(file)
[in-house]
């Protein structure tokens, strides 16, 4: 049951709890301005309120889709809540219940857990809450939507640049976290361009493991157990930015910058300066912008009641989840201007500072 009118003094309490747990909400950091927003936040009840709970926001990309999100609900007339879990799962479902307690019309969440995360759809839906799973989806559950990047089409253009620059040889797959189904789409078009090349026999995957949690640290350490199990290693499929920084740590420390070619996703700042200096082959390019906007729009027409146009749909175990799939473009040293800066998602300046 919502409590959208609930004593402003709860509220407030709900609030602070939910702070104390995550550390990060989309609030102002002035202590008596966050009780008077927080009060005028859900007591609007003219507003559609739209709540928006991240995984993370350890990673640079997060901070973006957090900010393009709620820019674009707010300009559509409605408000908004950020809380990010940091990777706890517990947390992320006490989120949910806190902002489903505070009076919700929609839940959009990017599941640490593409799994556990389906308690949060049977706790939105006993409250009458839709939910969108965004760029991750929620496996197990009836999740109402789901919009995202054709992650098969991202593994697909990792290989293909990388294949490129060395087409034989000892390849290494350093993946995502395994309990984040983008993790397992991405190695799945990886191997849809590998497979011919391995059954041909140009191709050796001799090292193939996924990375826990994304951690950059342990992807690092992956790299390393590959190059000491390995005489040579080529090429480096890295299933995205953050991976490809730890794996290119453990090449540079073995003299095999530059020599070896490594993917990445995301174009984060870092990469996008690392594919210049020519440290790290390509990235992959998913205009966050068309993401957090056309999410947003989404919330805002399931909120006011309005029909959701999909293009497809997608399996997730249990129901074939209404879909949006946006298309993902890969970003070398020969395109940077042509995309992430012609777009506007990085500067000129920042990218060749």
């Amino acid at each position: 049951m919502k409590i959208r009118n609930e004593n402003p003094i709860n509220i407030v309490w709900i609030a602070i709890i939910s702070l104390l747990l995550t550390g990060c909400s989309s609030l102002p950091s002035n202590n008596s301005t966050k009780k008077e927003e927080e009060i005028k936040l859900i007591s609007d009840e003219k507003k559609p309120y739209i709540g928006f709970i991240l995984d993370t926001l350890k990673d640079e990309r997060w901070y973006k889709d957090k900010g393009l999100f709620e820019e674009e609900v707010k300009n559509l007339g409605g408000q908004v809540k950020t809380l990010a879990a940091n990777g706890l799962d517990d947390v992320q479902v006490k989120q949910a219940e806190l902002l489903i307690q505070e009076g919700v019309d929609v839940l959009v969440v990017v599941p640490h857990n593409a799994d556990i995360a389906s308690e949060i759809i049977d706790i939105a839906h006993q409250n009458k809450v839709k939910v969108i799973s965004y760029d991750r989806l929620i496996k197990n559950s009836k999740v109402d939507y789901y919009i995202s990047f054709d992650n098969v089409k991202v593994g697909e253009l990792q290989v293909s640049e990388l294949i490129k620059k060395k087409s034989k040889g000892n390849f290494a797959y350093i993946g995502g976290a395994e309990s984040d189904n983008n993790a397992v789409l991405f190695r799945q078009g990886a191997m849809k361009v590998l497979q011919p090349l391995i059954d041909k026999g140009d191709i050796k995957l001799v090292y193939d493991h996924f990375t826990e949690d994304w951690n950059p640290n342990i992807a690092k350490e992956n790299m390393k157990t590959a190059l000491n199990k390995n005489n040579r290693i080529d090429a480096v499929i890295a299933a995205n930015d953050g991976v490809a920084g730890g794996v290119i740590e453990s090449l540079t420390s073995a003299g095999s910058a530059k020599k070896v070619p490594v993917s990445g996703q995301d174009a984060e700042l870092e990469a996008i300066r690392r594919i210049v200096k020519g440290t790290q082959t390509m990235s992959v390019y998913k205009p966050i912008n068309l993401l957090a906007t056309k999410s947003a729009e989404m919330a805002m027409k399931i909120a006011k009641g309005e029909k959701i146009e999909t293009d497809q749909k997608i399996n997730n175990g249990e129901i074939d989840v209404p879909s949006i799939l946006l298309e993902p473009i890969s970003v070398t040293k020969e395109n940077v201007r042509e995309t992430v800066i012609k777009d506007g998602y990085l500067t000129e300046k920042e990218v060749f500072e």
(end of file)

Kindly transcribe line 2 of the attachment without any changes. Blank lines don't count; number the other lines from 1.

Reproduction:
């Protein structure tokens, strides 16, 4: 049951709890301005309120889709809540219940857990809450939507640049976290361009493991157990930015910058300066912008009641989840201007500072 009118003094309490747990909400950091927003936040009840709970926001990309999100609900007339879990799962479902307690019309969440995360759809839906799973989806559950990047089409253009620059040889797959189904789409078009090349026999995957949690640290350490199990290693499929920084740590420390070619996703700042200096082959390019906007729009027409146009749909175990799939473009040293800066998602300046 919502409590959208609930004593402003709860509220407030709900609030602070939910702070104390995550550390990060989309609030102002002035202590008596966050009780008077927080009060005028859900007591609007003219507003559609739209709540928006991240995984993370350890990673640079997060901070973006957090900010393009709620820019674009707010300009559509409605408000908004950020809380990010940091990777706890517990947390992320006490989120949910806190902002489903505070009076919700929609839940959009990017599941640490593409799994556990389906308690949060049977706790939105006993409250009458839709939910969108965004760029991750929620496996197990009836999740109402789901919009995202054709992650098969991202593994697909990792290989293909990388294949490129060395087409034989000892390849290494350093993946995502395994309990984040983008993790397992991405190695799945990886191997849809590998497979011919391995059954041909140009191709050796001799090292193939996924990375826990994304951690950059342990992807690092992956790299390393590959190059000491390995005489040579080529090429480096890295299933995205953050991976490809730890794996290119453990090449540079073995003299095999530059020599070896490594993917990445995301174009984060870092990469996008690392594919210049020519440290790290390509990235992959998913205009966050068309993401957090056309999410947003989404919330805002399931909120006011309005029909959701999909293009497809997608399996997730249990129901074939209404879909949006946006298309993902890969970003070398020969395109940077042509995309992430012609777009506007990085500067000129920042990218060749």